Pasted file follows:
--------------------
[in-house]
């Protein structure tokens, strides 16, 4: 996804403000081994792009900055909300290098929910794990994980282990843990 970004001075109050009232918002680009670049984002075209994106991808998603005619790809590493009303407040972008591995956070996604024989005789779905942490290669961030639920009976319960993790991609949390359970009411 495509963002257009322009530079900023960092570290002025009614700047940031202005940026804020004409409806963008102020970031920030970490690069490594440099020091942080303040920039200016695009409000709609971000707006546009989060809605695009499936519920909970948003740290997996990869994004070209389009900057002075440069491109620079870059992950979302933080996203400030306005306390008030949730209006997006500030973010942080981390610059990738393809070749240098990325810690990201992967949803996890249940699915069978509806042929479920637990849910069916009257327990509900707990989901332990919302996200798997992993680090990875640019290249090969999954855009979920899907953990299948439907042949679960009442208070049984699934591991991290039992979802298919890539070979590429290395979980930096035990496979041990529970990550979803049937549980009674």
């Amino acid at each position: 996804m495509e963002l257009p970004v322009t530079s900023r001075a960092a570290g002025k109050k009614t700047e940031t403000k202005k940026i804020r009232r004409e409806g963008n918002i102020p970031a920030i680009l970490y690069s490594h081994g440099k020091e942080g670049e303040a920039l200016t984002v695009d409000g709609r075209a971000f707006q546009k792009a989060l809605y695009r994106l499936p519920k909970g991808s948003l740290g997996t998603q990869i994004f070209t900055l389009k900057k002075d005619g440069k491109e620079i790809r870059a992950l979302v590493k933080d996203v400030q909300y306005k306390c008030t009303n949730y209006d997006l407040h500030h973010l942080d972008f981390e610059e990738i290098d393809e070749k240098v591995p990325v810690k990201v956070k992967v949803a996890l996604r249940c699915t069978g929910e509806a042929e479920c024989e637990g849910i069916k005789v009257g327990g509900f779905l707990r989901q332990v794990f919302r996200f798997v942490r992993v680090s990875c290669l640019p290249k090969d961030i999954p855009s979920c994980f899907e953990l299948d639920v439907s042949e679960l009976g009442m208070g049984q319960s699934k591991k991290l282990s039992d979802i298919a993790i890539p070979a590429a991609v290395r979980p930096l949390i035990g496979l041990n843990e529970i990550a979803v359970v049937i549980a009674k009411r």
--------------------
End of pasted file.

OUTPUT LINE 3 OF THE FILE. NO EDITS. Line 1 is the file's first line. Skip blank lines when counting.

């Amino acid at each position: 996804m495509e963002l257009p970004v322009t530079s900023r001075a960092a570290g002025k109050k009614t700047e940031t403000k202005k940026i804020r009232r004409e409806g963008n918002i102020p970031a920030i680009l970490y690069s490594h081994g440099k020091e942080g670049e303040a920039l200016t984002v695009d409000g709609r075209a971000f707006q546009k792009a989060l809605y695009r994106l499936p519920k909970g991808s948003l740290g997996t998603q990869i994004f070209t900055l389009k900057k002075d005619g440069k491109e620079i790809r870059a992950l979302v590493k933080d996203v400030q909300y306005k306390c008030t009303n949730y209006d997006l407040h500030h973010l942080d972008f981390e610059e990738i290098d393809e070749k240098v591995p990325v810690k990201v956070k992967v949803a996890l996604r249940c699915t069978g929910e509806a042929e479920c024989e637990g849910i069916k005789v009257g327990g509900f779905l707990r989901q332990v794990f919302r996200f798997v942490r992993v680090s990875c290669l640019p290249k090969d961030i999954p855009s979920c994980f899907e953990l299948d639920v439907s042949e679960l009976g009442m208070g049984q319960s699934k591991k991290l282990s039992d979802i298919a993790i890539p070979a590429a991609v290395r979980p930096l949390i035990g496979l041990n843990e529970i990550a979803v359970v049937i549980a009674k009411r």